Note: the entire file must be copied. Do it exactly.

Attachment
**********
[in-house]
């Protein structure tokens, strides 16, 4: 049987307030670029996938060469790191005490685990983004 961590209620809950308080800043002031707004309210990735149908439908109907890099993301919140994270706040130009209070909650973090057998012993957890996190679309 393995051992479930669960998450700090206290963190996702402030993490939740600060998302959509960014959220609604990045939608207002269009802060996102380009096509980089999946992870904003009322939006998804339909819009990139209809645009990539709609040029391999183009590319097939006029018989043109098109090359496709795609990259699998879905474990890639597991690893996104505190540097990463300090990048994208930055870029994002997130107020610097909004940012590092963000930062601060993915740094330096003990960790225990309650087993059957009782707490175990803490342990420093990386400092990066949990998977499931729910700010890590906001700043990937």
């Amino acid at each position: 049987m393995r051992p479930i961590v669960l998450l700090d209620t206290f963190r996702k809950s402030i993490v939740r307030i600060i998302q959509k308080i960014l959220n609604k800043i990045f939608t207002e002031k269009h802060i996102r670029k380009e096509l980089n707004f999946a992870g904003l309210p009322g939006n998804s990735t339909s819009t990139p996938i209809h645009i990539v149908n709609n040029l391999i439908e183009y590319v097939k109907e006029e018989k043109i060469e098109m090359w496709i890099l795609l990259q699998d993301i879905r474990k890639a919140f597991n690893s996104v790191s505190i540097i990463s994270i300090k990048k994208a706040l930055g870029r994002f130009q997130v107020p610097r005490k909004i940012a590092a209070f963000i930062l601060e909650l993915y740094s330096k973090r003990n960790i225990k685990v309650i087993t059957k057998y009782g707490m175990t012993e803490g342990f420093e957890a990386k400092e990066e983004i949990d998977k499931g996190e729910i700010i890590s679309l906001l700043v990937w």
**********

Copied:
[in-house]
């Protein structure tokens, strides 16, 4: 049987307030670029996938060469790191005490685990983004 961590209620809950308080800043002031707004309210990735149908439908109907890099993301919140994270706040130009209070909650973090057998012993957890996190679309 393995051992479930669960998450700090206290963190996702402030993490939740600060998302959509960014959220609604990045939608207002269009802060996102380009096509980089999946992870904003009322939006998804339909819009990139209809645009990539709609040029391999183009590319097939006029018989043109098109090359496709795609990259699998879905474990890639597991690893996104505190540097990463300090990048994208930055870029994002997130107020610097909004940012590092963000930062601060993915740094330096003990960790225990309650087993059957009782707490175990803490342990420093990386400092990066949990998977499931729910700010890590906001700043990937």
């Amino acid at each position: 049987m393995r051992p479930i961590v669960l998450l700090d209620t206290f963190r996702k809950s402030i993490v939740r307030i600060i998302q959509k308080i960014l959220n609604k800043i990045f939608t207002e002031k269009h802060i996102r670029k380009e096509l980089n707004f999946a992870g904003l309210p009322g939006n998804s990735t339909s819009t990139p996938i209809h645009i990539v149908n709609n040029l391999i439908e183009y590319v097939k109907e006029e018989k043109i060469e098109m090359w496709i890099l795609l990259q699998d993301i879905r474990k890639a919140f597991n690893s996104v790191s505190i540097i990463s994270i300090k990048k994208a706040l930055g870029r994002f130009q997130v107020p610097r005490k909004i940012a590092a209070f963000i930062l601060e909650l993915y740094s330096k973090r003990n960790i225990k685990v309650i087993t059957k057998y009782g707490m175990t012993e803490g342990f420093e957890a990386k400092e990066e983004i949990d998977k499931g996190e729910i700010i890590s679309l906001l700043v990937w």